Troubleshooting Cake Problems

cake with icing
Image source: Recipes for Everyday (1919)

Ever have a cake that didn’t turn out quite right? Well, here’s some hundred-year-old advice for troubleshooting cake problems (and, amazingly, much of it is still applicable today).

Here’s what Janet McKenzie Hill wrote in a 1919 cookbook titled Recipes for Everyday:

Heavy or fallen cakes are caused by having too slow an oven; by using too much sugar or shortening; by using too little flour; by having such a hot oven that the outside bakes so thoroughly that the inside cannot rise; by moving the cake in the oven before the cell walls have become fixed; or by taking the cake from the oven before it is thoroughly baked.

Thick-crusted cakes are caused by too hot an oven, by using too much sugar and shortening, or too little flour.

Coarse-grained cakes are the result of using too much leavening material, or of having too slow an oven. They are also caused by insufficient creaming of shortening and sugar, or insufficient beating of the batter before adding the egg whites.

A”bready” cake is caused by using too much flour.

A cake rises in a peak in the center when the oven is too hot during the first few minutes of baking.

A cake will crack when it contains too much flour, or when the oven is so hot at first that the outside bakes before the center can rise.

37 thoughts on “Troubleshooting Cake Problems

  1. Over the years, I’ve managed to achieve every one of those cake conditions. This is a neat summary that I’m going to tuck into my recipe file for the next time I have a troublesome cake.

  2. I’m having flashbacks of my mother explaining these things to me when I was bummed about how my latest cake didn’t bake right. She knew all these troubles and what to do about them… the next time I baked. Oh the sadness…

  3. Good tips even for today! I can see these being important for a new cook especially. One can even blame the oven at times! Around Christmas I had a cheesecake (had made it successfully before) completely flop. I think I beat it too long.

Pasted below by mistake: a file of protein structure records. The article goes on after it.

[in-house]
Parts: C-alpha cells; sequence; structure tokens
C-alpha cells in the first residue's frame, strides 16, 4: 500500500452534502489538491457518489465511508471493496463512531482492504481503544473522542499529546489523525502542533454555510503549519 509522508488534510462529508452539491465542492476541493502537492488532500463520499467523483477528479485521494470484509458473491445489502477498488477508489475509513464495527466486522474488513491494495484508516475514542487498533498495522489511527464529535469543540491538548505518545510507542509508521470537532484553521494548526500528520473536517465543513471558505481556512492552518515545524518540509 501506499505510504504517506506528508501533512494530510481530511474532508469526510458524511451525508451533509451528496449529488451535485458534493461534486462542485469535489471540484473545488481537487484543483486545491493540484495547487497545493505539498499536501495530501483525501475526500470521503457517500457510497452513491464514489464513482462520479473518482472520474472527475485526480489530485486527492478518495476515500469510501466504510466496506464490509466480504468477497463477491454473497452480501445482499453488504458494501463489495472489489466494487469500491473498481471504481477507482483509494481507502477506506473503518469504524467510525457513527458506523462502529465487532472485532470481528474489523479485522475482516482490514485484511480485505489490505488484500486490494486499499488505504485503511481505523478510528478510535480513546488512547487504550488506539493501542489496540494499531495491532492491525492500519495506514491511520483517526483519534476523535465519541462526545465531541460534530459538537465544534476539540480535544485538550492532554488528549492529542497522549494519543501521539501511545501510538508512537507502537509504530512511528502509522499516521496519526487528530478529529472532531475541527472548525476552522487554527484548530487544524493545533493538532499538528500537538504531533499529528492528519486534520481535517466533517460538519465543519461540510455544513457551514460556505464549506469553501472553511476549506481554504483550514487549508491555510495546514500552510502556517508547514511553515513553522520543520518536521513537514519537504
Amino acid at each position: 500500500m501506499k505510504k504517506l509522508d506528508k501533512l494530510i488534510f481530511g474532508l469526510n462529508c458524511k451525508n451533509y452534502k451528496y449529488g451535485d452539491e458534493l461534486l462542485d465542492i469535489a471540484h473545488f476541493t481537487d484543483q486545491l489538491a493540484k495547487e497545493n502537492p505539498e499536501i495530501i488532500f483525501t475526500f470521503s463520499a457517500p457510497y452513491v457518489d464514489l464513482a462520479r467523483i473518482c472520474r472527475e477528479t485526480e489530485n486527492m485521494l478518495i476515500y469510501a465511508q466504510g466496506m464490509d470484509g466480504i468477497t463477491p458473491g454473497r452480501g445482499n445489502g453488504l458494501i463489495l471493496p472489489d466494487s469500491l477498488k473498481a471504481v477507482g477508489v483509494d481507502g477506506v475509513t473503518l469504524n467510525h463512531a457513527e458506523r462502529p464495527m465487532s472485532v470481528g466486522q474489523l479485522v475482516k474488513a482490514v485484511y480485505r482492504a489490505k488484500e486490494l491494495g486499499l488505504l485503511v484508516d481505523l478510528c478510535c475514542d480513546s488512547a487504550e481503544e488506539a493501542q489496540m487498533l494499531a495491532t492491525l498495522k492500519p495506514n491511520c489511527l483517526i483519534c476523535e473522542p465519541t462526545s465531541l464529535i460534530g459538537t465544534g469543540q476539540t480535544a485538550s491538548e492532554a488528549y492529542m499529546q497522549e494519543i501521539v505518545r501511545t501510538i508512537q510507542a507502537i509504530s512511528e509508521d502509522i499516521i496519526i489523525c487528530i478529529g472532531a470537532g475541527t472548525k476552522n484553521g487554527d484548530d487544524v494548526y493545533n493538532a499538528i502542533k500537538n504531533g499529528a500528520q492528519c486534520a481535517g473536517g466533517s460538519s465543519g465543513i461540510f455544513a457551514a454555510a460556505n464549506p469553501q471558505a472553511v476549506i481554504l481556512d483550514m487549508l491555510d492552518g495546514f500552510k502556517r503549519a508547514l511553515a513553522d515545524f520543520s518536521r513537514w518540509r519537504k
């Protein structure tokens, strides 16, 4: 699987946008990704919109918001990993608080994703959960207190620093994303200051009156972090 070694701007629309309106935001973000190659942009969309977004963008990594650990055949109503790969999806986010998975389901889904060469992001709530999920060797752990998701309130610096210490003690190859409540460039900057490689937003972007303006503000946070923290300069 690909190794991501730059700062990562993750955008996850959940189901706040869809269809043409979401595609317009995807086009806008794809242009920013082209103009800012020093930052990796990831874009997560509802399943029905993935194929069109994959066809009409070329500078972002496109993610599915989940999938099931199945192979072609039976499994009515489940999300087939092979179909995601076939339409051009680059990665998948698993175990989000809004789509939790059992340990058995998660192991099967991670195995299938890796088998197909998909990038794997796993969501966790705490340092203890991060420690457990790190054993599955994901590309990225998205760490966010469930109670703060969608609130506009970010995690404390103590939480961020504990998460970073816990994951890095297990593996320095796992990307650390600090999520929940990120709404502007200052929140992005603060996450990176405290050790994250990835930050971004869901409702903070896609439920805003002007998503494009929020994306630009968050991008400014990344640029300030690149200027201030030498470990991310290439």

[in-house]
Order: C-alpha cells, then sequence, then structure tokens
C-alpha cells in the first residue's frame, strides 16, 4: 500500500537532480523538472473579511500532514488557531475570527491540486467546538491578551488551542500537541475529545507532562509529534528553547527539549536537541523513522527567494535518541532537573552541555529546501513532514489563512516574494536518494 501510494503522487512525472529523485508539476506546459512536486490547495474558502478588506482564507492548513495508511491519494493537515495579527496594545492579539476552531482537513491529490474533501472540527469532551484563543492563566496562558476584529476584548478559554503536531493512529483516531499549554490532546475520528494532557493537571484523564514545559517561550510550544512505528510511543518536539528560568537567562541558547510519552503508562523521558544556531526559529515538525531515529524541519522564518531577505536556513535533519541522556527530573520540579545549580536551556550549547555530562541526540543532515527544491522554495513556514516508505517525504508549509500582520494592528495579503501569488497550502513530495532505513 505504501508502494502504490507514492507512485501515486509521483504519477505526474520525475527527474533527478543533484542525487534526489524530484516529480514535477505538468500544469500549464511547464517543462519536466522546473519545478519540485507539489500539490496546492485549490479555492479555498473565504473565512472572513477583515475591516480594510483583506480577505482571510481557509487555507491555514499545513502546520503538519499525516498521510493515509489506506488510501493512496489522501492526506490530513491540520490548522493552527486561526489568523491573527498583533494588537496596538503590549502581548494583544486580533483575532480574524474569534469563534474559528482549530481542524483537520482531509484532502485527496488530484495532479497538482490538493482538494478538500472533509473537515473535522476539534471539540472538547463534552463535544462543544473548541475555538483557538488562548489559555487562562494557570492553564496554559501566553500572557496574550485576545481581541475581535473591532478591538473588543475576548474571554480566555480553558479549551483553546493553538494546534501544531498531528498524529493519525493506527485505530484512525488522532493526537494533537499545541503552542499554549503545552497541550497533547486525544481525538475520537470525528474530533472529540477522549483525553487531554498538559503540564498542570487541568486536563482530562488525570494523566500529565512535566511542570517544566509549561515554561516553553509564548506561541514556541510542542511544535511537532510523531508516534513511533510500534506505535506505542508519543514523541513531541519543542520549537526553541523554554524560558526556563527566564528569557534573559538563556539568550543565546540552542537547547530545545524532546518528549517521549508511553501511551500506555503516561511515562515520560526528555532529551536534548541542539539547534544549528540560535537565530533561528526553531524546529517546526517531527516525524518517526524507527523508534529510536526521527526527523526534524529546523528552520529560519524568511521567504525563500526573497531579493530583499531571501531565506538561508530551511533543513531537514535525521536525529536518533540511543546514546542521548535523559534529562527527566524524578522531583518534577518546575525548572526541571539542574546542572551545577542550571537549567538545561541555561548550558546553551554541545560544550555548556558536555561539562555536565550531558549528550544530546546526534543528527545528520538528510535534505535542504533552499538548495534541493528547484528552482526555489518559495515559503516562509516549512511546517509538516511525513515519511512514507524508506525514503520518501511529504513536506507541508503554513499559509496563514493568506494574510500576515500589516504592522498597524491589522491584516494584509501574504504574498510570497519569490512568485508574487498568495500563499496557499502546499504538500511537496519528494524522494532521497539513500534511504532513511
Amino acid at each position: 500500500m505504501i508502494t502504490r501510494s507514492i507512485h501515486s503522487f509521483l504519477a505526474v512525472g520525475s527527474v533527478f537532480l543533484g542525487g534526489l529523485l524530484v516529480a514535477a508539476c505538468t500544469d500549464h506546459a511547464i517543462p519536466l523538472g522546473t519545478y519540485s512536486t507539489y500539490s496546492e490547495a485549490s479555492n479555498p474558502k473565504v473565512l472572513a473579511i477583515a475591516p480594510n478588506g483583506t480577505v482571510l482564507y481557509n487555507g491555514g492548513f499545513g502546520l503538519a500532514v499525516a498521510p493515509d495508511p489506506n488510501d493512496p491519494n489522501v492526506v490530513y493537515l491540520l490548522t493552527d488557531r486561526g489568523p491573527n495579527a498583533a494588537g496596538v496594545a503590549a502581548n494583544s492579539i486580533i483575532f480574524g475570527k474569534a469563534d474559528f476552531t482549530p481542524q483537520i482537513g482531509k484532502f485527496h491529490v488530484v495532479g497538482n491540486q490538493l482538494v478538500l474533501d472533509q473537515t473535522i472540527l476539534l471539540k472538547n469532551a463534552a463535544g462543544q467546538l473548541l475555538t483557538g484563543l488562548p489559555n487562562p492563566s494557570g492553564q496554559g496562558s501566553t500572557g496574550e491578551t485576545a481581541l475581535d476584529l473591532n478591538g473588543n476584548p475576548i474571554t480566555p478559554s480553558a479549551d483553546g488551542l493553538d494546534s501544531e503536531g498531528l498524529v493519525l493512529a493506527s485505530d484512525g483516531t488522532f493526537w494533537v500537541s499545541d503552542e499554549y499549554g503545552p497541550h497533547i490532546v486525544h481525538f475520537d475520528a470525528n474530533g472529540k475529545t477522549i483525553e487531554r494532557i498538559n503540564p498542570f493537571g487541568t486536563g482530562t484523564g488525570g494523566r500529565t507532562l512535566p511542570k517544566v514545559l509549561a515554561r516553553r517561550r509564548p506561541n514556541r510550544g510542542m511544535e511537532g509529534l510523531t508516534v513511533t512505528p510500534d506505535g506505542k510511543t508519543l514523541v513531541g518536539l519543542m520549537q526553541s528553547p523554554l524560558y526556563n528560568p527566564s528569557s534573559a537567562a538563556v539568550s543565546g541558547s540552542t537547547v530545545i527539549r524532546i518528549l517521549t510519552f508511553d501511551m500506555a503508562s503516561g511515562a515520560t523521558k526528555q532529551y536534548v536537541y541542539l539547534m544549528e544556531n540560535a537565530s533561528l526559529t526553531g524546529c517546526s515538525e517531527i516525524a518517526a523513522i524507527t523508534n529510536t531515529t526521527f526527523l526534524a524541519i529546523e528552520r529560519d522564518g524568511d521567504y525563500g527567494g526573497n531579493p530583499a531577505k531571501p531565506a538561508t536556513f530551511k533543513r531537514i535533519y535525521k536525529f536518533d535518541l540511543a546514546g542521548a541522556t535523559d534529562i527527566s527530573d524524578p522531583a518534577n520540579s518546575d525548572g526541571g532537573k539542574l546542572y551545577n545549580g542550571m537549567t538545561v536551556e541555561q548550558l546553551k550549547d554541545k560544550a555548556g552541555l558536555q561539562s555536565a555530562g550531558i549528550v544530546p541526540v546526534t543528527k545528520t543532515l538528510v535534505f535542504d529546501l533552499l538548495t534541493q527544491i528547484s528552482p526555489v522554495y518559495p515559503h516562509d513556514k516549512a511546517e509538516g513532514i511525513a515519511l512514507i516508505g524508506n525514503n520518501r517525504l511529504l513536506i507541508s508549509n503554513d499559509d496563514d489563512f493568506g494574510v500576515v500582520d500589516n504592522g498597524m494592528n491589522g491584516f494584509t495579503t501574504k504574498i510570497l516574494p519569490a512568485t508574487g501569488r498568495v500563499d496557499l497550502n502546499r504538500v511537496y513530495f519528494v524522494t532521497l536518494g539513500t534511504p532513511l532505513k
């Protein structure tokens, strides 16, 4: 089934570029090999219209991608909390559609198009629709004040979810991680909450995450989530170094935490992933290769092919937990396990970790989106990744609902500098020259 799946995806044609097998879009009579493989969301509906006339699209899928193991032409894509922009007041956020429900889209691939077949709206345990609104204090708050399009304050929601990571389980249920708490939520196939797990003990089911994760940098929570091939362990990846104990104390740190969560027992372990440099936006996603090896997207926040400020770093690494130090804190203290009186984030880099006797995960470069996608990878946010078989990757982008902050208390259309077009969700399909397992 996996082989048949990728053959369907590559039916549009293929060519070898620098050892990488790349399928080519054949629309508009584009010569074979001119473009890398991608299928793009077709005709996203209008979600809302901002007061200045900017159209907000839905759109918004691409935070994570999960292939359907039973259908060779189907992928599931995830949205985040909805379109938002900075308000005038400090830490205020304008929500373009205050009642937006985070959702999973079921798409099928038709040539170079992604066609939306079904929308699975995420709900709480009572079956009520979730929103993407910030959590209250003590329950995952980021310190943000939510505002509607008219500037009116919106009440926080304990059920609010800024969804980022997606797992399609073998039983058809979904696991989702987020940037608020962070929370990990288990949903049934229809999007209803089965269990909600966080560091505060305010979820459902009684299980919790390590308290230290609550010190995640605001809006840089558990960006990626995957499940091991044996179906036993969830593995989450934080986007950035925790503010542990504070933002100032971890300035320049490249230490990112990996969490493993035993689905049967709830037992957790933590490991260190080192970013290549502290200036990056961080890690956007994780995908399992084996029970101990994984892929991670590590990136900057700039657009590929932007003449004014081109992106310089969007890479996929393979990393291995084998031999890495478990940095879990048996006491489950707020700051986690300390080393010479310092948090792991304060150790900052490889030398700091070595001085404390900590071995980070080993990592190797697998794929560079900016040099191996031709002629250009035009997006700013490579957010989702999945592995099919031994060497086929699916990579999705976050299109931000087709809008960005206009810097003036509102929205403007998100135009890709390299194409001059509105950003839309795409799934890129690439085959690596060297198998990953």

1. Oh dear – It’s always so frustrating when a recipe is a complete flop, especially when you’ve made it before and won’t be anticipating any problems.

  4. Thanks so much for these very helpful tips. They address a couple of the problems I’ve had with some of my cakes. Next time I bake a cake, I’ll follow your hints and hopefully it’ll turn out better. Thanks again. ๐Ÿ™‚

    1. It’s good to know that you also found it useful. When I came across this information in an old cookbook, it immediately resonated with me (and reminded me of the many cake-baking issues that I’ve had across the years).

    1. This guide to cake problems made me realize how much my cakes misbehave. I’ve often thought that a lop-sided cake or one with large cracks wasn’t particularly attractive, but hadn’t realized that it might have been preventable.

      You are so fortunate to have a grandson who is an culinary expert.

    1. I’d forgotten about that one until you mentioned it. This reminds me of how some baking mixes have high altitude directions printed on the package.

  5. I think our cake making is easier,because of our better ovens,can you imagine what it would have been like to work the fire of a wood stove… even with a good oven I still flop a cake every now and then.

    1. You’re absolutely right. I can’t even image what it must have been like to bake a cake in an oven that is heated by a fire, and that doesn’t have a temperature gauge.

  6. I didnโ€™t know a lot of this, I guess some things never change over time so itโ€™s good to know all the tried and tested techniques for our cake woes. A nice share

    1. I think that there’s probably lots of chemistry and other sciences behind the causes of cake woes, but I like how the author explained everything in an easy-to-understand way.

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